What do we have on the other side? From the 1990s until the last year or two, Russia abandoned its Soviet ideology and indulged in a policy of enrichissez-vous, preoccupied with enjoying the consumer life style that Communism had denied three generations of Russians. It has only been in the last year, and only in response to the shrill information war that the United States and Western Europe unleashed against Russia following the scandal over Snowden’s acceptance in Moscow as a political refugee and in the run-up to the Sochi Olympic Games which otherwise promised to accord great PR benefits to Russia that Vladimir Putin has moved to assemble a proto-ideology for Russia as guarantor of conservative values in a newly bi-polar world.
On the security side, Russia was on the ropes in the 1990s, retreating before every Western advance in territories that historically been allied with Russia for 150 years or more, including and particularly Serbia and other Balkan states. Even as Vladimir Putin restored the economy and military potential of his country in the first decade of the new millennium, this retreat continued, initially as part of a calculated gamble to trade geopolitical concessions in its own back yard of Central Asia following 9/11 for the redrawing of European security architecture so as to include Russia.
The first incarnation of this, in 2001, was the idea of Russia in NATO. That failed when President Bush responded to the Russian charm offensive with slaps in the face: the abrogation of the ABM treaty and the accelerated initiative to place missile defense installations in Europe. Russia’s second attempt, the new European security treaty floated by Dmitry Medvedev which would give Russia a protection against military action directed against itself by its European neighbors, also failed miserably to get US and Western attention.
Russia stopped its security retreat when it counterattacked in response to Georgian aggression in 2008. And it has continued its counterattack this year when it responded to the American led putsch in Kiev by fomenting the separatist insurgency in Crimea that led to annexation of the peninsula shortly thereafter. But even here, to speak of Russian action as revisionist is a gross misrepresentation. The annexation of Crimea was no more than a proactive defensive move to prevent the cancellation of its extended lease on the home port of its Black Sea fleet that would amount to a crushing blow to its naval military capabilities.
Thus, both in terms of ideology ( till recently totally absent) and in terms of the dynamic in its geopolitical relationship with the West (to halt an ongoing and adverse change), Russia has been sinned against rather than sinner over the past 20 plus years and Professor Meade’s type-casting Russia as revisionist is a gross violation of the truth.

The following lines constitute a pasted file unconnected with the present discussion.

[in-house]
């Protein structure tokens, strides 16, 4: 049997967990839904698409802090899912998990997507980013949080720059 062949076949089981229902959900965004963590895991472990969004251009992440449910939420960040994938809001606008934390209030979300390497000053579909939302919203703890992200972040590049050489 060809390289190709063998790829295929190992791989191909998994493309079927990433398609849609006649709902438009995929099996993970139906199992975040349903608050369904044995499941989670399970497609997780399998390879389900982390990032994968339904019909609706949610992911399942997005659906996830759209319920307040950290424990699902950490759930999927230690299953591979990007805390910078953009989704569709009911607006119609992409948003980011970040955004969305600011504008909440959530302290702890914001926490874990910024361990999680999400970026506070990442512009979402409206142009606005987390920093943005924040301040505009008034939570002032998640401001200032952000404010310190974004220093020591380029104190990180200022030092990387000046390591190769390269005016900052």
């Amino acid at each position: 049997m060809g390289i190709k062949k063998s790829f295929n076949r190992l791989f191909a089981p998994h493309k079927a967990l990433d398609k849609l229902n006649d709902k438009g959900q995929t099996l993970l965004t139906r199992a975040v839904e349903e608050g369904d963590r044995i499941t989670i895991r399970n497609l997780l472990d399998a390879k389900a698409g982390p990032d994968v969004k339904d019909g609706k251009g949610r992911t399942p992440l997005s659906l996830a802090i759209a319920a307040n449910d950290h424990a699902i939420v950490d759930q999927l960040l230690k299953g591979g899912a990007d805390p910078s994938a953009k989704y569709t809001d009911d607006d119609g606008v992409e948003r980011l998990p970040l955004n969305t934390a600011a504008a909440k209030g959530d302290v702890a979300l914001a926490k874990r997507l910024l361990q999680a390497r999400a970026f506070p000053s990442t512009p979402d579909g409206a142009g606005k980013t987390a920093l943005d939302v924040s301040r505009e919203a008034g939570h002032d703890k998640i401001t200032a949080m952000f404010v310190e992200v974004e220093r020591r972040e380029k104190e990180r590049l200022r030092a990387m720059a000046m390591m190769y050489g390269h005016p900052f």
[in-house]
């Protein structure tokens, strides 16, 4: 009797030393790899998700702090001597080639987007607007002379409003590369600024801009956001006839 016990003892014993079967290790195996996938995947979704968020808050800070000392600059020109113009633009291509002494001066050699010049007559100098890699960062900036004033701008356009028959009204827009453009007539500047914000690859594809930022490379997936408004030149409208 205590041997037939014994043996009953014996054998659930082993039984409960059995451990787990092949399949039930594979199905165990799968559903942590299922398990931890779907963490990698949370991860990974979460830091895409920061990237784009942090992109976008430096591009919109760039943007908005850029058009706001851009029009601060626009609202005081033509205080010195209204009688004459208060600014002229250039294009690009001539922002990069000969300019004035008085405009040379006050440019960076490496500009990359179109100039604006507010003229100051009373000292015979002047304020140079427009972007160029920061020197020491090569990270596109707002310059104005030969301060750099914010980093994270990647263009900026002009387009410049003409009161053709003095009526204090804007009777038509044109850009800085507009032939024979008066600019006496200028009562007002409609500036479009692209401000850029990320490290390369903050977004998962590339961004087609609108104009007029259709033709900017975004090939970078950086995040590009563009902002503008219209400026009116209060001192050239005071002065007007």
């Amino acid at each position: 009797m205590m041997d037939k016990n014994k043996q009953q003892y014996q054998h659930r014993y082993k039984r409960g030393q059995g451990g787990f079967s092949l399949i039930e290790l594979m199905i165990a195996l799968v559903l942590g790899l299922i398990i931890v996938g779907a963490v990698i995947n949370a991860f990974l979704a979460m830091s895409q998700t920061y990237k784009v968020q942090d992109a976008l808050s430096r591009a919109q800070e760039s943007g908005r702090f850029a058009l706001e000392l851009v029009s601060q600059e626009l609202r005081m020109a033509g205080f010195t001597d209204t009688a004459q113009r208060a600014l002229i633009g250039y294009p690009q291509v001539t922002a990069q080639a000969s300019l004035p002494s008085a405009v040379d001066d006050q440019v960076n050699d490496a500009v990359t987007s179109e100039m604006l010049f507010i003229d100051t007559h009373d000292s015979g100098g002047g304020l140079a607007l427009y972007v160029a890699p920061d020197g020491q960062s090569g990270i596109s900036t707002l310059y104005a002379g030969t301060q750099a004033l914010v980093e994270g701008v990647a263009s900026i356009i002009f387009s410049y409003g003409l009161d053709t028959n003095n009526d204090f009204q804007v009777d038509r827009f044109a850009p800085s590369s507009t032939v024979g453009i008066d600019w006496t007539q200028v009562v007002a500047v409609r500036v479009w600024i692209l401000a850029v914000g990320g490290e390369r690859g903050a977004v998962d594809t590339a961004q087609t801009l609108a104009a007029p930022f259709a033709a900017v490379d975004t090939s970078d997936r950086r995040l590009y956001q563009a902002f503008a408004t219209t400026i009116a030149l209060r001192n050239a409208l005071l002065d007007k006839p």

What is hard to fathom is why the world’s most powerful nation and only surviving superpower at the end of the first Cold War in 1989 could not be content with its level of control in the status quo of the day and has instead become the world’s leading revisionist state. This hubristic overplaying of the hand has run counter to any definition of common sense. The detachment of American foreign policy elites including Professor Meade from the realities of global economic and military trends is the most alarming feature of our present confrontation with Russia. The simultaneous baiting of China as seen in Obama’s just-ended tour of Asia provides further high drama to the unfolding doomsday scenario.
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G. John Ikenberry, “The Illusion of Geopolitics. The Enduring Power of the Liberal Order”
At the very start of his essay, Ikenberry pooh-poohs the notion that Russia (and China) is (are) revisionist powers threatening the post-Cold War world order that is U.S. dominated. Of course, his argumentation is radically different from what I set out above. They are, he says, just ‘part-time spoilers at best,’ opportunists who resist the United States’ global leadership in their own neighborhoods. This, Ikenberry goes on to say, shows more their weakness than their strength. Moreover, they ‘have no appealing brand.’
The other side of the coin in the essay under review is pure Ikenberry, i.e. an extension and reconfirmation of his decades-long celebration of the American Empire (global hegemony) for the public goods it delivers to the world through the web of international institutions it dominates. This is a worldwide architecture to which the problematic outlyers like Russia and China have no alternative to offer.
Ikenberry tells us that the global architecture of financial, defense and other liberal institutions which America put in place at the outset of the first Cold War and built out ever since was precisely designed to manage geopolitics. That is to say, geopolitics never lost the attention of American policy makers. It was the End of History camp that went astray with their illusions of full victory over the ongoing realities of power He takes the more ideologically invested Professor Mead to task for not seeing that world governance is well in hand and that the barbarians at the gates in the dispute over Ukraine do not threaten our rule.
Taking the constellation of his ideas in the first two paragraphs of his essay together, one wonders whether Ikenberry was in the pool of ghostwriters who prepared Barack Obama’s keynote speech of his European tour last month delivered at the Bozar auditorium in Brussels. There the President rolled out a New Cold War containment policy against Russia which is premised on Russia’s weakness and its being nothing more than a regional bully, not a global power. The underlying ridicule, lack of respect for and underestimation of Russia is a tragic failure of comprehension that riddles our foreign policy establishment right through the editorial board of Foreign Affairs magazine headed by Gideon Rose, making them complicit in the unnecessary risks and volatility of international relations at this moment.
© Gilbert Doctorow, 2014
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G. Doctorow is an occasional guest lecturer at St. Petersburg State University and Research Fellow of the American University in Moscow. His latest book, Stepping Out of Line: Collected (Nonconformist) Essays on Russian-American Relations, 2008-12, is available in paperback and e-book from Amazon.com and affiliated websites worldwide. Also on sale in Sterling and Waterstone’s booksellers, Brussels.